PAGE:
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  15. Fifty years, wow! And it's so wonderful and completely cracked-out crazy! I need to read it again -- I read it so much as a kid I had it practically memorized and then I went on a break from it for a while. But time to reconvene our relationship. :p

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  16. Like Bookswithoutanypictures, I was fascinated with Mrs. Who and have made it my life's ambition to communicate more in quotations. But you're right about Mrs. Whatsit.
    The early scene where she pours water out of her boots and eats a tuna sandwich is so good.

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  17. Great post, Ana! Can you believe I've never read A Wrinkle In Time? Or at least I don't remember reading it, my mom claims that I did. :P

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  18. Thank you so much for this great blog post! I loved 'A Wrinkle in Time' when I was a kid but haven't read it in a very long time. I must dig it out and read it again!

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  19. Wonderful post, Ana! I discovered 'A Wrinkle in Time' quite late, but I loved it when I read it. I wish I had read it when I was younger. The one thing that stuck with me about the book was the mention of four-dimensional-space (tesseract) which is different from the four-dimensional space-time that Einstein proposed. It inspired me to do more research into four-dimensional-space and I discovered that a lot of study and thought has gone into this topic in the late 19th / early 20th centuries. Can't believe that this book is 50 years old! The cover of the commemorative edition looks quite interesting.

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  20. I'm going to have to re-read this this year, as it was one of my favorites growing up.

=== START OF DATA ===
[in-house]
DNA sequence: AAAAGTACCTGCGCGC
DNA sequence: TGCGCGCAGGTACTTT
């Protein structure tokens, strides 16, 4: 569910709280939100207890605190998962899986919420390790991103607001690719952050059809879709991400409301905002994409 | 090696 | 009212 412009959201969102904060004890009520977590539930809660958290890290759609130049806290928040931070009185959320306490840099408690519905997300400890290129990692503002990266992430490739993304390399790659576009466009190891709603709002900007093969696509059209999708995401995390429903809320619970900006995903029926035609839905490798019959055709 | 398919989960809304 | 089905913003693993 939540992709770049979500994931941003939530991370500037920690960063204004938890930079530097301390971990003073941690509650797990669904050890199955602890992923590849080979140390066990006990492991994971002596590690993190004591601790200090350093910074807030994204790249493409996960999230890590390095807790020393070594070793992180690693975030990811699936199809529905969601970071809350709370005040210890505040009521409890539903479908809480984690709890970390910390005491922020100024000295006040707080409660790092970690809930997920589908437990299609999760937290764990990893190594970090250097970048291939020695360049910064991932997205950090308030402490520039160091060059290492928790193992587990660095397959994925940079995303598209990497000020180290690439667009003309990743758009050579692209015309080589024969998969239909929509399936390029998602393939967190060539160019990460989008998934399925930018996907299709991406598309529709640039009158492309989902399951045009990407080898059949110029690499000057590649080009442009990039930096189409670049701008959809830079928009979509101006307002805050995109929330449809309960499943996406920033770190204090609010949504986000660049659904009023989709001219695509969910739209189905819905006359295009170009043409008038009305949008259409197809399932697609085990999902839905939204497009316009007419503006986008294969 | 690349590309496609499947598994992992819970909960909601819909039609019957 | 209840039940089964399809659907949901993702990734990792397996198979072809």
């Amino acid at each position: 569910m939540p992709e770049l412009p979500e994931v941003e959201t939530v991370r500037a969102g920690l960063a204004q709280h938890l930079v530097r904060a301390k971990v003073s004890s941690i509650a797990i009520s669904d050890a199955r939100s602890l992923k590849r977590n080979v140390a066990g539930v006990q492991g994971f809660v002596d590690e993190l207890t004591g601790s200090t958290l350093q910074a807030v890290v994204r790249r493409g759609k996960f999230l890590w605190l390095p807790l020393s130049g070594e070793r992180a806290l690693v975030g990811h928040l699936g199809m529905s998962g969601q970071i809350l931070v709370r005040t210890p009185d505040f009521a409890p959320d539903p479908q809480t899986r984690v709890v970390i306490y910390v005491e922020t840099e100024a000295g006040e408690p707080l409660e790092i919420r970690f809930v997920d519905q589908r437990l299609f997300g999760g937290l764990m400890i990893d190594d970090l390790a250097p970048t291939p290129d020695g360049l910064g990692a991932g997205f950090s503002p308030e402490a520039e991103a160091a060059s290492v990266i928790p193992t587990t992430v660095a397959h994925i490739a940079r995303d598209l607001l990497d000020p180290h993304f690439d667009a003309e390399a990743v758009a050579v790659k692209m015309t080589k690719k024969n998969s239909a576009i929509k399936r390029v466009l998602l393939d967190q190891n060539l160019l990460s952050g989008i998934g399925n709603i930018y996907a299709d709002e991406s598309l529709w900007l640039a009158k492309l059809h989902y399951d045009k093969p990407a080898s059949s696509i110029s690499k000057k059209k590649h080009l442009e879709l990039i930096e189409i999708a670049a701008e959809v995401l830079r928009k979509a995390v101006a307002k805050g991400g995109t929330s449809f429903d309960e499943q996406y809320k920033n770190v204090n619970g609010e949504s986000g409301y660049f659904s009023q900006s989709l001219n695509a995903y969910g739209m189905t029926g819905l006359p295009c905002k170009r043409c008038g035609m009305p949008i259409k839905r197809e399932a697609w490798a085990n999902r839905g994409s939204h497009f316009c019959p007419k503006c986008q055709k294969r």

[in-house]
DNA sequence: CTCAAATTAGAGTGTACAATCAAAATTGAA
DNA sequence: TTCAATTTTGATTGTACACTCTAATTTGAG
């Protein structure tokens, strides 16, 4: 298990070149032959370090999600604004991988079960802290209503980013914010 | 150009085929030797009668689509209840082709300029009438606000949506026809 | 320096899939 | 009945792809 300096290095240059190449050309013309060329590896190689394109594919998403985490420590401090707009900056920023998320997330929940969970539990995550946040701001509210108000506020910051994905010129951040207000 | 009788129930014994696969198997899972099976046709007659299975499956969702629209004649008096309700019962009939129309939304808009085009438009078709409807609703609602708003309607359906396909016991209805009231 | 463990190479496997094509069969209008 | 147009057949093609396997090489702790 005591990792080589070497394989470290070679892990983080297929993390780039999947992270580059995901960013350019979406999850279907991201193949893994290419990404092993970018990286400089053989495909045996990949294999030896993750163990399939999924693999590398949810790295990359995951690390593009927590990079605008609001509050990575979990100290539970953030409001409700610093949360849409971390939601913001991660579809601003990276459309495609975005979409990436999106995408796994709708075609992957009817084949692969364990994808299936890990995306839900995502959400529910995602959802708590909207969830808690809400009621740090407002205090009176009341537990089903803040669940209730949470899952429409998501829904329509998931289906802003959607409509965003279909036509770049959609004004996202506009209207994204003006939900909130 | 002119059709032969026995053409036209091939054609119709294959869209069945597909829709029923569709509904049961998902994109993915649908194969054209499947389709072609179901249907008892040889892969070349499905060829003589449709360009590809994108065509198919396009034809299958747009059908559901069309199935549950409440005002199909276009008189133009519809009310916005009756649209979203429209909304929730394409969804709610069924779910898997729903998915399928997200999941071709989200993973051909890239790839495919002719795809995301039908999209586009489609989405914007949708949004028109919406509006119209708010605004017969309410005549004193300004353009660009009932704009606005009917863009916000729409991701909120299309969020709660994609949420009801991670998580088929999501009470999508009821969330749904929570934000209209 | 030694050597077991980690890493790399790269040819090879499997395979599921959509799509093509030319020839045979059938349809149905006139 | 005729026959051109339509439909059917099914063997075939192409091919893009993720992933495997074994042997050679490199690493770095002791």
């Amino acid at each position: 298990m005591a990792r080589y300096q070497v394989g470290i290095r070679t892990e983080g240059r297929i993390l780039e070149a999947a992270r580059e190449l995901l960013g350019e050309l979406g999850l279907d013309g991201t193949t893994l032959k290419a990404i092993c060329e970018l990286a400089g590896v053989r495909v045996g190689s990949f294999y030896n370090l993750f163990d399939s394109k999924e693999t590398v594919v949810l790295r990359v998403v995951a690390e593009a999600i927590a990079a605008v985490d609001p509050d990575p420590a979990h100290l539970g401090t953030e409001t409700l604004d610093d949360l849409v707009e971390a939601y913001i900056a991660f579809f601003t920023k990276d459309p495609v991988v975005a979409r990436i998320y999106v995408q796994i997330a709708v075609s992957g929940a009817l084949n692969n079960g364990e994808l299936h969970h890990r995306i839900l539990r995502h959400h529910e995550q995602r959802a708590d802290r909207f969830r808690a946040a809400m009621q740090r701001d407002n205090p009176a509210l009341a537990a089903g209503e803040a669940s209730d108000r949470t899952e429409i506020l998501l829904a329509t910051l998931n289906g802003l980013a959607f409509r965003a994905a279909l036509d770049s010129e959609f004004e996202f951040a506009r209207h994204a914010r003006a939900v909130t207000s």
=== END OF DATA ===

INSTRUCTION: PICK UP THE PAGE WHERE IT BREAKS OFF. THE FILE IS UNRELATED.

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  21. Sadly, I have never read A WRINKLE IN TIME. Gasp. I know. But there is no time like the present, particularly when the present happens to be the 50th anniversary.

    I've also been meaning to read it and then reread WHEN YOU REACH ME, as I'll be meeting Rebecca Stead next week. Squee!

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  22. I read this one in my teens. I've always had a peculiar relationship with M-L'E's books and I once read of her being described as a good/bad writer. I suspect I concur, but trying to explain this precisely is too difficult to do today.

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  23. This is not a book I had heard of before, but from your review I can't wait to try it! Definitely going on my wishlist!

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  24. Beautiful artistic rendering! I remember seeing book posters of A Wrinkle in Time when I was in fifth grade and so wishing that I was part of the "smart" class who got to read the story. Sadly for years and years I associated it with being smart and never felt worthy of reading the book. Now years later it sits on my shelf but I haven't gotten to it yet. Definitely need to do that soon!

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  25. This was one of the books that made my childhood so magical. Harry Potter hadn't been born back then, but I did have Meg, Calvin, Charles Wallace and Mrs. Whatsit, Mrs. Who and Mrs. Which!

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  26. What a beautiful post! I really want to reread A WRINKLE IN TIME now. Can't wait until my son is old enough to appreciate it with me :)

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  27. I love Mrs. Whatsit, and mostly because she says one of my all-time favorite literary lines: "Wild nights are my glory." Love it!

    Great post, Ana. And Happy Birthday to A Wrinkle in Time!